History Database Project/C-base: ERD redux!

OK.  This is my third try to create a table structure for C-base.  Yesterday, I met with UVA Library database specialist Mary Ellen MacNeil, who manages a sophisticated FilemakerPro database for the Dolley Madison Papers.  She mentioned that “Notes” really seemed like the core table that should have access to every other table.  One sure way to make sure this could be supported is simply to put Notes at the center of the database and use join tables to connect it with every other table.  I’m not sure it’s right, but I think it’s the best way to move forward and continue developing C-base prior to the first meeting with the grad students on 1/30.  So, today, I try to learn more about using these join tables to open portals between tables to work with data.  

 

erd3

This image represents the ERD (Entity Relationship Diagram) behind C-base.  It describes the eleven tables (or entities) that house different kinds of data and visualizes their relationships to one another.  On its own, each table is like a single spreadsheet:  each row in the spreadsheet is a separate record in the database; each column is a field, or a general type of data.  (In the field “Bibliography,” for instance, you can create a bibliography citation record in Chicago style for The Ideological Origins of the American Revolution).  The power of a relational database is that we can put these different entities together to build searches, generate reports, and organize activities, mixing these data sets together in interesting ways.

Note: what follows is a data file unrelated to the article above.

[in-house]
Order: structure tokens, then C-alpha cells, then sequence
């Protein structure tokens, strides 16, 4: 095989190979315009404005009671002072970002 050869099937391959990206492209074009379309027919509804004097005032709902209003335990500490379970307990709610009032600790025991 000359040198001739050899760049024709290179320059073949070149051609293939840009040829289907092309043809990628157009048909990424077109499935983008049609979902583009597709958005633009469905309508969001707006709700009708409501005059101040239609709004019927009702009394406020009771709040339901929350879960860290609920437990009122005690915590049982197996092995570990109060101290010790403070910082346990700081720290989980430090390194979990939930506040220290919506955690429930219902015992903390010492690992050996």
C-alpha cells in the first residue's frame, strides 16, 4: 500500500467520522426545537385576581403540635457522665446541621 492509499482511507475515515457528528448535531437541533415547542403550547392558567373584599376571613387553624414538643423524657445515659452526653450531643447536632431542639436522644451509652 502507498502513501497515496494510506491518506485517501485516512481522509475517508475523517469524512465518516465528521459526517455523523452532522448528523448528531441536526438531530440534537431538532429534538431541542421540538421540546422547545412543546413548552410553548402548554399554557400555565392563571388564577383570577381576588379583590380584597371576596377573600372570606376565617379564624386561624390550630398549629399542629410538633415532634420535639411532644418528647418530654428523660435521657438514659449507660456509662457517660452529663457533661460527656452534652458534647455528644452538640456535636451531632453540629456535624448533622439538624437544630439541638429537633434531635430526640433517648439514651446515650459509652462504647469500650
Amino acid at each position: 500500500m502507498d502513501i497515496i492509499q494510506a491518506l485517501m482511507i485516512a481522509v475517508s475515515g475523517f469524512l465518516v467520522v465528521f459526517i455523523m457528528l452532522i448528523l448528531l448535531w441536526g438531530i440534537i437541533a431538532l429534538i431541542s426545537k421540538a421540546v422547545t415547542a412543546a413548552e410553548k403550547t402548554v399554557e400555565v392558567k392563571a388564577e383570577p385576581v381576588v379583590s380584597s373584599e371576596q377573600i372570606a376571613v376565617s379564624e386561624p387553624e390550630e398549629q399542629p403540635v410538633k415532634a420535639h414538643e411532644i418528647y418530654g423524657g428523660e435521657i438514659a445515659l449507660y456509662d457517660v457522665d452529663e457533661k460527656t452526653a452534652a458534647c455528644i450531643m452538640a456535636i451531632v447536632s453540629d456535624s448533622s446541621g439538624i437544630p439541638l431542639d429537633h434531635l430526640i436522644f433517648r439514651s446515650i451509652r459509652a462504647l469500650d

Three key ideas inform this structure.

  1. Taking notes is at the center of historical research, and so Notes is the table that is at the center of C-base that all the other tables feed into. Notes are our annotations, comments, ideas, and transcriptions from Sources and Objects that we can tag using Keywords and arrange to support Projects.
  2. Different kinds of data might inform the notes but these must be organized on their own to get the most out of them and to keep our data “clean” (that is, free of repetitions and errors across the database). The Sources table includes bibliographic metadata about books, articles, archival documents, maps, and any other materials historians consult. Objects are the texts, images, PDFs, statistical tables, and documents we collect and store in digital form.  Projects are the scholarly products of this work with Sources, Objects, and Notes, such as chapters, books, articles, visualizations, and annotated bibliographies.  Agents are people–historical figures that we would like to keep track of in our notetaking. Keywords are the terms we use to tag our notes with themes and subjects that will be the way we search the database and organize our Notes to complete Projects.
  3. Join tables are the means by which we manage the relationships of these separate tables to Notes (and to one another).  As this ERD shows, each entity has a defined “one-to-many” relationship with at least one other entity.  Each of our primary tables (Agents, Projects, Objects, Sources, and Keywords) figure as the “one” or the parent in the one-to-many relationships with “many” or child tables that join to our key table, Notes.  We will use these join tables to make use of data from each of these primary tables in Notes.  Getting this relationship diagram right is the key to making a relational database work.  This structure provides a stable architecture on which we can combine data from each of these different tables/entities in illuminating ways.